In this post, let's discuss how the test samples were created, reveal which sample is the high resolution version, and results from the respondents. Grab a drink, let's have a peek... ;-)

Sunday 7 May 2023

Audiophile Survey, early 2023: Who we are (including age and gender). What we use. How we think.

Well ladies and gentlemen, thanks to all who took the time to complete the information in the open "SURVEY: What audio playback system and/or streaming music service are you using in 2023?" post. The survey collected responses from February 11 to May 5, 2023 on this blog, and as usual, the responses came from audio lovers around the world, receiving in total 1330 entries with general information on demographics, broadly what kinds of systems are being used, multichannel playback, interest in masterings, and for those using streaming subscriptions, which ones.

As with any survey, we have to start with some context for the data. Obviously, the individuals who submitted results to me would have been primarily the viewers on this blog although I know the survey was advertised at various audiophile-related forums. I did not do any special advertising personally, other than mentioning it on a few forums I visited like Audiophile Style or Steve Hoffman Forum. I don't maintain much of a social media presence so basically just let the survey diffuse across the Internet.

Given the nature of this blog and its contents, I'd like to think that this survey will tell us about some of the characteristics of the subgroup of intelligent, reasonable, balanced, technically savvy, prudently skeptical, practical audiophiles around the world in the first half of 2023. ;-)

Monday 1 May 2023

Musings & Meditations on the intersections between clinical care and audiophilia.

The "Monastery" of Petra (Jordan); carved out probably around 1st Century CE. Harder to get to, but I thought this was just as awe inspiring as the "Treasury" made famous in "Indiana Jones and the Last Crusade".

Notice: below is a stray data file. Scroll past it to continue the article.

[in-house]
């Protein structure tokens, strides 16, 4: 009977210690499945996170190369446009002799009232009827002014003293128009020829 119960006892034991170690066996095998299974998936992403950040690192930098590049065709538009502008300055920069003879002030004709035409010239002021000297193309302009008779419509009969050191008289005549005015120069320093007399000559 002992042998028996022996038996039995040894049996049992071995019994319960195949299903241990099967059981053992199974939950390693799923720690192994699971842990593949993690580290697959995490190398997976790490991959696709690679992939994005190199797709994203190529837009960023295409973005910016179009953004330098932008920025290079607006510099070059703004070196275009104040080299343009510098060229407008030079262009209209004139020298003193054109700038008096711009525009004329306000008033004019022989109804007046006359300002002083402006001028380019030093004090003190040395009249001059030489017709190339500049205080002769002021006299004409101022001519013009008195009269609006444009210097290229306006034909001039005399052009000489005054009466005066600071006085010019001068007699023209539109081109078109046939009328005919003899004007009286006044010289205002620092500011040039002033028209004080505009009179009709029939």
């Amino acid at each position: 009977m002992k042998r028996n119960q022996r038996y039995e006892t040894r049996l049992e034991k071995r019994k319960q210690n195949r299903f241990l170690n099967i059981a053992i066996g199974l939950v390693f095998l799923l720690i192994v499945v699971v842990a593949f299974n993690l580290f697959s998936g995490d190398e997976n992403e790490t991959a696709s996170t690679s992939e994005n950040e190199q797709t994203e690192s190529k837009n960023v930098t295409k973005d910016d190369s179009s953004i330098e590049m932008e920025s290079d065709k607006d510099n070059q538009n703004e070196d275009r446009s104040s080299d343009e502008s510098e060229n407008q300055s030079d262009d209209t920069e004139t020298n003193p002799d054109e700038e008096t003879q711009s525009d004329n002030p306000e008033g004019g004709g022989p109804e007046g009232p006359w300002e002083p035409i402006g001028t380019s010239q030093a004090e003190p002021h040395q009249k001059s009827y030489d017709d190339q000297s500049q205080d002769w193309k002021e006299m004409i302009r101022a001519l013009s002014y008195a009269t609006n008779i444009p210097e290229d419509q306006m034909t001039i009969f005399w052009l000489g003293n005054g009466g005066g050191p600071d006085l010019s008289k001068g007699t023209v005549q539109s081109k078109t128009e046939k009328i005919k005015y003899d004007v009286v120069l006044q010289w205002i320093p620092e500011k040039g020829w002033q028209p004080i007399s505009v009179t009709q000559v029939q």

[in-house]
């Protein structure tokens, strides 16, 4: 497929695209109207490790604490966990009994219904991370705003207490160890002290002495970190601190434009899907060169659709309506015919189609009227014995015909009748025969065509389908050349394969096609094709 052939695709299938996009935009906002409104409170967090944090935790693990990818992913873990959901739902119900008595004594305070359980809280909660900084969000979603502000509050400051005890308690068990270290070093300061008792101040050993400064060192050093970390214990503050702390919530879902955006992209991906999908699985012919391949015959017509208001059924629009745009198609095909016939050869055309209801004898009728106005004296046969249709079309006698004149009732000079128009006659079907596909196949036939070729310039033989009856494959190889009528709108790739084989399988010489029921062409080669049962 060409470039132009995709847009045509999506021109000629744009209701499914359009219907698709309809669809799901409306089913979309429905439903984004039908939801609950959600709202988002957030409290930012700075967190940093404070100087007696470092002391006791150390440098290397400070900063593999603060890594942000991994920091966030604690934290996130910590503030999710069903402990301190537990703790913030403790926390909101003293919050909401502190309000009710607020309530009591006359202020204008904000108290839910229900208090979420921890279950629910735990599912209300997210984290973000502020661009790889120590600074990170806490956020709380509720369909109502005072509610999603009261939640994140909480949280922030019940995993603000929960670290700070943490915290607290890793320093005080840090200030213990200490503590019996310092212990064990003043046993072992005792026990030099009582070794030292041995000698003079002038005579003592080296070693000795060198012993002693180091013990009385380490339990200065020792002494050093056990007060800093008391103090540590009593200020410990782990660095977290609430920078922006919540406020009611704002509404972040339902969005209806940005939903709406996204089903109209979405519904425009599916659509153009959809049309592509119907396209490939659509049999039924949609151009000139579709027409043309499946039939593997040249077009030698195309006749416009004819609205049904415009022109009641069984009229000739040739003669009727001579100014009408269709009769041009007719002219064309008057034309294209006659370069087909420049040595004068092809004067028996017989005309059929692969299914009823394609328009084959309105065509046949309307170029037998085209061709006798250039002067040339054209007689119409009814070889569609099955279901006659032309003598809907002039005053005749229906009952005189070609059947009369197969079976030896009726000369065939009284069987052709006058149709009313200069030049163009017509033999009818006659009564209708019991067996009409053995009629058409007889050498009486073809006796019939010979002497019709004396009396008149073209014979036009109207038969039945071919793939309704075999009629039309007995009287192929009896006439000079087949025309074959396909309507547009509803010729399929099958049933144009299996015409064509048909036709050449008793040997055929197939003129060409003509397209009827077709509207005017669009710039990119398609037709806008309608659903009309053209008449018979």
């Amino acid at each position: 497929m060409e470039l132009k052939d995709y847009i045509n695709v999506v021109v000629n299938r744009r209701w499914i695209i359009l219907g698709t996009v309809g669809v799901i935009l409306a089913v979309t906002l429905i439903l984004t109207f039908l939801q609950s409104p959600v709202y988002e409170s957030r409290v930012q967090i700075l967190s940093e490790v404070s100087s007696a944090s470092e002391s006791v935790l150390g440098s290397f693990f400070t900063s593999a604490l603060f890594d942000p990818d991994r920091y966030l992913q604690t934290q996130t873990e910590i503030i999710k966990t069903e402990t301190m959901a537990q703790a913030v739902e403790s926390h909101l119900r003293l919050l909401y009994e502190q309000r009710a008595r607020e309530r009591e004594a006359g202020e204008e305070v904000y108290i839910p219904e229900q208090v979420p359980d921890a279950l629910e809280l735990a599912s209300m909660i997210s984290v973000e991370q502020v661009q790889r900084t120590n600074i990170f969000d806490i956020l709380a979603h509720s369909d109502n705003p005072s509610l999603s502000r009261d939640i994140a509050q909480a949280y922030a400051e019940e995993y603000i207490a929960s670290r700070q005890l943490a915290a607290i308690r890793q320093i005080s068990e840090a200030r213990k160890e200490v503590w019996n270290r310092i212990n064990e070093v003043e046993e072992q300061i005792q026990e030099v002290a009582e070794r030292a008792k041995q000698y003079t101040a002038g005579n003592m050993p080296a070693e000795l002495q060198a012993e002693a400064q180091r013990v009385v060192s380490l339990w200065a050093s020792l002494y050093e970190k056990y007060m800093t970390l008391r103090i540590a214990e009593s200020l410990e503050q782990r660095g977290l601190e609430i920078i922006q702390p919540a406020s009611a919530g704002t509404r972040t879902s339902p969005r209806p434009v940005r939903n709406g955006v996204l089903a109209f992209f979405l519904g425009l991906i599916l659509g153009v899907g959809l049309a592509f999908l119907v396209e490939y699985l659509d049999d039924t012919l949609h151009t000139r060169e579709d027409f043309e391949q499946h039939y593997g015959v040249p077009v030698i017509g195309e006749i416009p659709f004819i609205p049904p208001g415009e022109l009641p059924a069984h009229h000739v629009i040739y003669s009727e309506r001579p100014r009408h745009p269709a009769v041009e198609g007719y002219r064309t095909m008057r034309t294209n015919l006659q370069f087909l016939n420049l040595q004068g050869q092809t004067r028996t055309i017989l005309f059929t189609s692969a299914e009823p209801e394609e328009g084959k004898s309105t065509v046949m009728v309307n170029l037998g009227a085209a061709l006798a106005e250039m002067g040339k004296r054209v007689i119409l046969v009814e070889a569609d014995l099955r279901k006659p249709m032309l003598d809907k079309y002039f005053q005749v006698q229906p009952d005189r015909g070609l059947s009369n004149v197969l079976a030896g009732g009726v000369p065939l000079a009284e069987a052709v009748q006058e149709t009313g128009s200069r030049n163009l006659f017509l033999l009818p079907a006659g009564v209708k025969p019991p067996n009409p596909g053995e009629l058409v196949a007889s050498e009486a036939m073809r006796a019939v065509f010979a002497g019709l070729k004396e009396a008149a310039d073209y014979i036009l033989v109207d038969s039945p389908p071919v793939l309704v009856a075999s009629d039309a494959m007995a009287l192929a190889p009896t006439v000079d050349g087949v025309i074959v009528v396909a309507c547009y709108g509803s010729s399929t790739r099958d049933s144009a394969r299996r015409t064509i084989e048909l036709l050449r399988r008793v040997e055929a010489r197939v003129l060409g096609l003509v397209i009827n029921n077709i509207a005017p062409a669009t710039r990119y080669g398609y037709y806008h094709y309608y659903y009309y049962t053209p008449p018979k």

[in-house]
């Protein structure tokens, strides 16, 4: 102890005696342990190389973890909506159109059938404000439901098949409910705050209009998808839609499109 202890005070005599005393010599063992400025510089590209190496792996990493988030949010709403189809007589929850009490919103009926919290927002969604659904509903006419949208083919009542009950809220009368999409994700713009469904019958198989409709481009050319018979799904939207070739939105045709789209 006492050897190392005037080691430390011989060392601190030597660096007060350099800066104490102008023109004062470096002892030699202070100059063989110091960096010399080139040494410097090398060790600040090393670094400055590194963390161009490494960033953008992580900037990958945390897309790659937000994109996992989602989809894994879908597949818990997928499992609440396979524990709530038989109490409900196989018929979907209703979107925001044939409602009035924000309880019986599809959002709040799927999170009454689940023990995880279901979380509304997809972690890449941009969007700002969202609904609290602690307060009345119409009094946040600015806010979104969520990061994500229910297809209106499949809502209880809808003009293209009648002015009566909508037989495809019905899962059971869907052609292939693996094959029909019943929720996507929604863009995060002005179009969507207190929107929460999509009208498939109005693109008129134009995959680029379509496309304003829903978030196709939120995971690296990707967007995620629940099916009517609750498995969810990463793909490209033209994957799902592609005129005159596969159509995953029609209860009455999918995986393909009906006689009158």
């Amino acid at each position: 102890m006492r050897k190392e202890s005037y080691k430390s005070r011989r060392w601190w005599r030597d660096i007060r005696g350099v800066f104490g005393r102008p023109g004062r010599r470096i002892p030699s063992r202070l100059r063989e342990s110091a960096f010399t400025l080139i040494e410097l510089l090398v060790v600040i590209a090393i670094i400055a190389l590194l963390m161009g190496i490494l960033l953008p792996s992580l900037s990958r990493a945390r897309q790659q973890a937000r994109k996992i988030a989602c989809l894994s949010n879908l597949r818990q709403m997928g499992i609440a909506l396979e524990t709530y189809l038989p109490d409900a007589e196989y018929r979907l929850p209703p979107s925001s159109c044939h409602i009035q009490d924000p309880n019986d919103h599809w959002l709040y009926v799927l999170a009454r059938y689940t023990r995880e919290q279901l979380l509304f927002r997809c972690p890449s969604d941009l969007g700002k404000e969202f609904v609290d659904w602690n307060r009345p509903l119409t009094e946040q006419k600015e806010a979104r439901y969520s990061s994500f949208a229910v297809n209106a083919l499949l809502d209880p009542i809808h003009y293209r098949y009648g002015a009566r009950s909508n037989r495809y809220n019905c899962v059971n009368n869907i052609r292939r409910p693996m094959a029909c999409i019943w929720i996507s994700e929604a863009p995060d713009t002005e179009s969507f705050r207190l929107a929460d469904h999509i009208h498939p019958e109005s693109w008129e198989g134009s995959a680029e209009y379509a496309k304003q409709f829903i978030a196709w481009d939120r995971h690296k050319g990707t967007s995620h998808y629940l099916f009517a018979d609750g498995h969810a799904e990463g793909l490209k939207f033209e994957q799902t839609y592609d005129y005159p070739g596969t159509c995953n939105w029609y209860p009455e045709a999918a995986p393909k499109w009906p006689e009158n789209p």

In the last month, I had the pleasure of travelling through Jordan and Israel. As I pondered on some of the sights and sounds of the ancient civilizations, I wondered among other things, perhaps not surprisingly, on the audiophile pursuit for the purposes on this blog. :-)

Regardless of culture, we as humans share the same universal hopes, fears, and desires as we carve out a place in this world for our families and ourselves. Whether it's with a street vendor in Amman or some guy in a Shanghai night market, haggling over the best price for a souvenir T-shirt is essentially the same process. Nobody wants a bad deal, or items below expected quality.

We can discuss academically about the mechanisms of price discovery, study the complex verbal and nonverbal negotiation techniques, or explore macroeconomic determinants of supply and demand. Whether it’s getting a decent T-shirt or purchasing "high-fidelity" audio products, as consumers, value is always a core consideration as I've discussed many times over the years as a recurring theme (including here, here and here).

Coincidentally, a few weeks prior to leaving on vacation, I had a discussion on Audiophile Style with Andrew Quint who writes for The Absolute Sound. Like him, I work as a doctor and engage in the art and science of clinical care of and with people every day while pursuing the audiophile hobby in my free time. Over the years, I have virtually met some of you on forums and through E-mails also coming from clinical backgrounds whether as pharmacist, psychologists, therapists, nurses, etc. This article germinated during my travels as I thought about the complexity of clinical care and likewise some of the complexities that arise in audiophile discussions. Thankfully, related themes are nowhere as complicated or potentially perilous for us audiophiles and the epistemological debates among us seem safely parabolical of more significant ideological differences beyond just this little hobby sandbox

Since clinical care is a huge topic, permit me to talk somewhat loosely about some points of intersection since I think these factors have affected my attitudes toward the audiophile hobby and informed the judgments I make when reviewing products contained in these pages. These ideas may resonate with your own thinking as an audiophile.

(Along the way in this article, let me show you some pictures I took during the vacation!)